What sad news that the dynamic force of nature known as Scott MacAulay has died. I’ve known him for pretty much as long as I have been piping, and, I guess, because of that, I’d expected him to be around for, at least, as long as I was. I hadn’t spent much time with Scott over the last number of years; like so many people we know, especially friends, we take them for granted: “I’ll call tomorrow”, “We’ll get together soon”.
It was in the early days of my piping career, especially, that we spent the most time together. Almost all of that time an adventure of one kind or another – or, at the very least, a seriously memorable time.
Scott was an intelligent, sharp-witted guy; he embodied the whole idea of joie de vivre; he was the very best company. He had a natural gift for disarming and engaging people -particularly the cold and austere personalities; for Scott, the colder the better; for him, always a welcome challenge to break through the crust. Of course, this is a handy talent in the piping world, especially. It stood him in good stead and he made countless friends the world over. He attracted people. Where there was good company to be found, Scott would invariably be at the centre of the proceedings.
So, so many stories that might be told but one in particular springs to mind. I think of it quite often and smile to myself:
One year at Oban, well after last orders at The Tartan Tavern, Scott and a bunch of us including, Bruce Gandy, Andrew Berthoff, Colin MacLellan and a couple of others, poured out of the pub still keen for the party to keep going. We were all staying in cheapie B&Bs and the only places still serving booze at that hour were the larger hotels – and only serving to residents. Scott had the fine idea of marching us down to the poncie (to us then) Caledonian Hotel - and their lovely still-open bar. “Only for residents, Scott!”, we tell him. Undetered, he has us boozily trotting straight to the bar – much to the annoyance of the weary barman. Always the man with the plan, Scott had made a quick scan of the room keys and numbering system as we passed front reception. We brazenly park ourselves at the bar and order a drink.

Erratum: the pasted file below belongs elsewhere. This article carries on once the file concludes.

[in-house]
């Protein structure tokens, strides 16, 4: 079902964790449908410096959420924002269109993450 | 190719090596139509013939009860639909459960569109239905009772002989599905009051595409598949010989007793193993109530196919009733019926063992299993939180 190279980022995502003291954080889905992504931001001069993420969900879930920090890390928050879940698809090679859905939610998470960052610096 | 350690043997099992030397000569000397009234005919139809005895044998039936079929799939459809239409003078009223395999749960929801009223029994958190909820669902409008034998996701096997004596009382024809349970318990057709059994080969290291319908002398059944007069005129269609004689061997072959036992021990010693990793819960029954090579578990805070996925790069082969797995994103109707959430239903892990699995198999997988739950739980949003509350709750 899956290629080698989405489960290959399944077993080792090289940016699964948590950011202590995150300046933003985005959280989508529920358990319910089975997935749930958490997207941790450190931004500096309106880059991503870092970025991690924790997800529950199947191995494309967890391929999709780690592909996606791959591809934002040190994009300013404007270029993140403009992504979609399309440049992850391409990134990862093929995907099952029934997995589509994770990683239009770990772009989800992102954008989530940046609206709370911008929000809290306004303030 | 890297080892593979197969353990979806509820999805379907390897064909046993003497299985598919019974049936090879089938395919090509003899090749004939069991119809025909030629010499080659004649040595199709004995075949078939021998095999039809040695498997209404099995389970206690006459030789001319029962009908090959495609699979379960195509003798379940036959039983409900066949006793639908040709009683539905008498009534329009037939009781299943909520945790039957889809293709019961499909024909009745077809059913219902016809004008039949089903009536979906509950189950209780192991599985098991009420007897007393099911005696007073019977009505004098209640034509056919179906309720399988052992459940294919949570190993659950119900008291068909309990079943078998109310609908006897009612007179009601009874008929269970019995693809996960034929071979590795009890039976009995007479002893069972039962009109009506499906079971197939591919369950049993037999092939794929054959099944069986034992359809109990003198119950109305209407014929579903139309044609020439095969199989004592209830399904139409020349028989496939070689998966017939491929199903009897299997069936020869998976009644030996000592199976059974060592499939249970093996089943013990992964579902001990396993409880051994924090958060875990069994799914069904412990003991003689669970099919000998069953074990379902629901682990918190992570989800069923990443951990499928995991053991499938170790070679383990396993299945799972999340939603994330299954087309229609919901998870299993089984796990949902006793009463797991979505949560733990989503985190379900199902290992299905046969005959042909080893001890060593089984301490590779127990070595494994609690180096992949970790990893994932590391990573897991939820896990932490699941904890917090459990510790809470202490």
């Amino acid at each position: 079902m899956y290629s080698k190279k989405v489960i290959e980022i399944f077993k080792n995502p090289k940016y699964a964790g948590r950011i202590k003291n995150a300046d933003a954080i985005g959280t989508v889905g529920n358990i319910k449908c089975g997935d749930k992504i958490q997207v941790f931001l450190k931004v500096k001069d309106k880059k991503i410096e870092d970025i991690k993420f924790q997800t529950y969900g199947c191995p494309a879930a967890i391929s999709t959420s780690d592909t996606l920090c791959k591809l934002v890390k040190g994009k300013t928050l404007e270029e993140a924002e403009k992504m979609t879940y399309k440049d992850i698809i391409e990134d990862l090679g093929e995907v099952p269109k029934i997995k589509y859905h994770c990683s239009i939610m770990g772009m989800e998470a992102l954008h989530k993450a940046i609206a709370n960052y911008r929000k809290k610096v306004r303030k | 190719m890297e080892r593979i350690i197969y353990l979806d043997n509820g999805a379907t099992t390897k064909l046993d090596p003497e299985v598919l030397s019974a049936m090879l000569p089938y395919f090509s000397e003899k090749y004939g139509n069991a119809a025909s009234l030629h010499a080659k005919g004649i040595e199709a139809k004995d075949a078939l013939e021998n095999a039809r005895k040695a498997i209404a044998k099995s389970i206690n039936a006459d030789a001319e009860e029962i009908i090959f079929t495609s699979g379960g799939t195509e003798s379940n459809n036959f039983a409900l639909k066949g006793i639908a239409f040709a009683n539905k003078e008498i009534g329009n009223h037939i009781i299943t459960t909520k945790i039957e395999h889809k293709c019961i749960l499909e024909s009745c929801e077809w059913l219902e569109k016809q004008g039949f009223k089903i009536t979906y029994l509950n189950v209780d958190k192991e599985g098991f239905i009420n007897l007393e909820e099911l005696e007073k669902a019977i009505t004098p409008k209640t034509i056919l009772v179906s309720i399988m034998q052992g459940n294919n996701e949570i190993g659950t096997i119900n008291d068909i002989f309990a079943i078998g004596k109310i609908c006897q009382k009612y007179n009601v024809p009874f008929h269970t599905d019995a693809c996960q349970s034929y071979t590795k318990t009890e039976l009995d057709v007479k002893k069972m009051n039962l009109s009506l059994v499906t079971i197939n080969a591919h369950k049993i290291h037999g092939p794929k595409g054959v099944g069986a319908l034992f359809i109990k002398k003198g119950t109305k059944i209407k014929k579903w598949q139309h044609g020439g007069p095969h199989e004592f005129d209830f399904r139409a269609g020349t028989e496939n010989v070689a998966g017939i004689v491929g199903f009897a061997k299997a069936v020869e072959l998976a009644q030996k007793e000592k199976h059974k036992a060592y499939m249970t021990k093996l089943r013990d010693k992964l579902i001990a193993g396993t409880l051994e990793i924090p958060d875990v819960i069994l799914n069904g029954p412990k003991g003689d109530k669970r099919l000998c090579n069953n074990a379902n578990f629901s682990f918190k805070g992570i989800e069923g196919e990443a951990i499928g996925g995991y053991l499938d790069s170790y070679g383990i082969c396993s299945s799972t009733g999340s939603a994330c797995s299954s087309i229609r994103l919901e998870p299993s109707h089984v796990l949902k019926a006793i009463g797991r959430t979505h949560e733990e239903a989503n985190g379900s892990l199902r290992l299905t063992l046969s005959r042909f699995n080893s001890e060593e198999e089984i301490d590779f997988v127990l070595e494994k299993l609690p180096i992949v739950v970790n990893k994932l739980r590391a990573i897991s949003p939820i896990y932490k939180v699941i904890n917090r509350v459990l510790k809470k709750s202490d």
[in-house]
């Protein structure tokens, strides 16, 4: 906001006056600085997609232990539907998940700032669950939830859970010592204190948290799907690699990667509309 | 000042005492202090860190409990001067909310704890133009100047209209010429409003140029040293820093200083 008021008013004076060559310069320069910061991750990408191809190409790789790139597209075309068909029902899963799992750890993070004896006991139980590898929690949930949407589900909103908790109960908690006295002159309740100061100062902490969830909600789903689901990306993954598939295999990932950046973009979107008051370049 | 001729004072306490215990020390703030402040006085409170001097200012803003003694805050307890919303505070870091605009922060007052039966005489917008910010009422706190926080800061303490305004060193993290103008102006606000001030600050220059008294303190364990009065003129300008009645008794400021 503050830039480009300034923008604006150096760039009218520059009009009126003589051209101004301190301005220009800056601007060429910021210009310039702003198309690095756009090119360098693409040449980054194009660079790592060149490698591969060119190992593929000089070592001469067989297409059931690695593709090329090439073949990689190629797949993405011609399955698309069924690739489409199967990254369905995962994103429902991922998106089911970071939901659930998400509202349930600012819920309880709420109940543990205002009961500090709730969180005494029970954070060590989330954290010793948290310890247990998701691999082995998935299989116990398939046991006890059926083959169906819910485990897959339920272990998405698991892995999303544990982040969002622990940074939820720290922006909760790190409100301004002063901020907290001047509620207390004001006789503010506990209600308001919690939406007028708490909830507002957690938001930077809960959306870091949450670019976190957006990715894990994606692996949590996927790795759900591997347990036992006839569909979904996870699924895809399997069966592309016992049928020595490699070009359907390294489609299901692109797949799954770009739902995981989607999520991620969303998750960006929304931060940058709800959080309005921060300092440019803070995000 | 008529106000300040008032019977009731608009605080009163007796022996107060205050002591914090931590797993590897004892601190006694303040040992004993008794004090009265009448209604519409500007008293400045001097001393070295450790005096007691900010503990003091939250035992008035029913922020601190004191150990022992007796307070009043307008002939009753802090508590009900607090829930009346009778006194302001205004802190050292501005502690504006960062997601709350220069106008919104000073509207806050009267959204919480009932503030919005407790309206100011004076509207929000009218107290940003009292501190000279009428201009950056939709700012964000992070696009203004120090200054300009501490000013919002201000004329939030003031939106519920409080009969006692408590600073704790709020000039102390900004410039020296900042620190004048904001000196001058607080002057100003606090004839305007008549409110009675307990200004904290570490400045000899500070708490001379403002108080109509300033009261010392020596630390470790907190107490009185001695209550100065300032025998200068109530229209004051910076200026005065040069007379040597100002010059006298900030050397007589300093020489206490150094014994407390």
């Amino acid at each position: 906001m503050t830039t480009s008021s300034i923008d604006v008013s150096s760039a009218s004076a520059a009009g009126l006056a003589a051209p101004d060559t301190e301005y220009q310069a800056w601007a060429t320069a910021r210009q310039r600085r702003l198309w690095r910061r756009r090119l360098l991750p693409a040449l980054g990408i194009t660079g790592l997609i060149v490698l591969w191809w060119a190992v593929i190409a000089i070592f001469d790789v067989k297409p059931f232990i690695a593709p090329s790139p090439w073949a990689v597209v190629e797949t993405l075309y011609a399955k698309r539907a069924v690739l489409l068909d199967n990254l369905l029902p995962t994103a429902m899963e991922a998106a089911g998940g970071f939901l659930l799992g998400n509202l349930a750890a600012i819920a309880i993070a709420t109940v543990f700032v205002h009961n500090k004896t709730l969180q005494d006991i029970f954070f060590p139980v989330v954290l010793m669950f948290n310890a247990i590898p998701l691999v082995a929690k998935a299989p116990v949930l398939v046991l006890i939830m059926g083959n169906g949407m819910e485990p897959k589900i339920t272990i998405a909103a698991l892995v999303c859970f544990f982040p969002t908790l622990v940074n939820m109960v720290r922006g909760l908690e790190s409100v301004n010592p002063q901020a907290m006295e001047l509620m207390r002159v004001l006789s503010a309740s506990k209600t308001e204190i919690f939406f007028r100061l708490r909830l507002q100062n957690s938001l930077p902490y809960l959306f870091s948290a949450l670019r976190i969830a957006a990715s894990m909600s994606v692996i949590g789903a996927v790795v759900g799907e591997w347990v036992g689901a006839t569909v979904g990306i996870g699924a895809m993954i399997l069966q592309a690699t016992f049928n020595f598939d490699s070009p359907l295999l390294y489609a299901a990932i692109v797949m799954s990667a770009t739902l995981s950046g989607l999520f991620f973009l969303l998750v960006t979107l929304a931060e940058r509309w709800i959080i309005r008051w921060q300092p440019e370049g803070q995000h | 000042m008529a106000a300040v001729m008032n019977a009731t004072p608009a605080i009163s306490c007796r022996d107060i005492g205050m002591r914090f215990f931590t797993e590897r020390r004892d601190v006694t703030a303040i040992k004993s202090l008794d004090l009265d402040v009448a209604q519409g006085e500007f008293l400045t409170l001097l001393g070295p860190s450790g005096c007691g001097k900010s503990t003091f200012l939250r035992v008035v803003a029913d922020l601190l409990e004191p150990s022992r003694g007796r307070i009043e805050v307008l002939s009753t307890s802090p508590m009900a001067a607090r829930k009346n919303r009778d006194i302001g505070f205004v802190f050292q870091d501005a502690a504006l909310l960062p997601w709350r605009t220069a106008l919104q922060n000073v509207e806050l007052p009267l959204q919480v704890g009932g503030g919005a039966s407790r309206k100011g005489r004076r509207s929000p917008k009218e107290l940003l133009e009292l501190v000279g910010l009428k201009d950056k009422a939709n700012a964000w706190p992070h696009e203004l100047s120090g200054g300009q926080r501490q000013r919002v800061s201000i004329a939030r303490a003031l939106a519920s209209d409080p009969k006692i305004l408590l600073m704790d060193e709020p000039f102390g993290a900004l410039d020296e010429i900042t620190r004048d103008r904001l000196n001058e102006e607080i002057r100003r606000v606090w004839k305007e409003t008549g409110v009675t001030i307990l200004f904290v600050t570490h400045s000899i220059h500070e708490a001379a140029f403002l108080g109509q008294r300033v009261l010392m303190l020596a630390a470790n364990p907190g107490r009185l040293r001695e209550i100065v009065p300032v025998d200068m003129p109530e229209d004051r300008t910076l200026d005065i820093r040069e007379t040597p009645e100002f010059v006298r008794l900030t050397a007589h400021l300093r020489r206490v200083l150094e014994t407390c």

“Ye’ve tae be residents, ” says the barman.
Not missing a beat, Scott says, “I am. MacFarquharson. Room 10.”
Looking none-too-pleased the barman takes our orders. His suspicions still high (we really didn’t fit the mold of the hotel’s blue-rinse, bus tour clientele). Full of drink and ourselves we continue to have a grand old time until Sherlock, the barman, finally checks the reception book to vet “MacFarquharson’s” identity.
When the barman disappears we all figure we’ve got the proverbial red light. He returns angry as hell, “Yer no’ residents! GTF! Ahm callin’ the polis!” We scatter and not long after Bruce built a tune, “The Caledonian B-line”.
Anyway, a good Scott story. I think I have a 100 like it. We’re here for a good time, not a long time, he’d say. I can hear him yet, when there was fun to be had, “pitter patter, let’s get at ‘er”.
All the fun, patter and hijinx aside, Scott was a canny, astute and successful businessman. From the ground up he built a multi-million dollar institution, his legacy, in his College of Piping, Summerside, Prince Edward Island. Through the force of his personality and his intelligence he built a school and created an environment where he could indulge his great passion, the Great Highland Bagpipe – and all that went along with it: good music, good people and always, not far from it all, the Gaelic culture of his parentage.
One of the best competitive march, strathspey and reel performances I’ve yet heard is Scott’s performance in Ottawa over 20 years ago: “Verna Leith’s Wedding March, Athole Cummers, Mrs MacPherson of Inveran”. He was a gifted piper, there is no doubt.
Scott’s passing is a sad one for me. My sincerest condolences to his family and his many friends.
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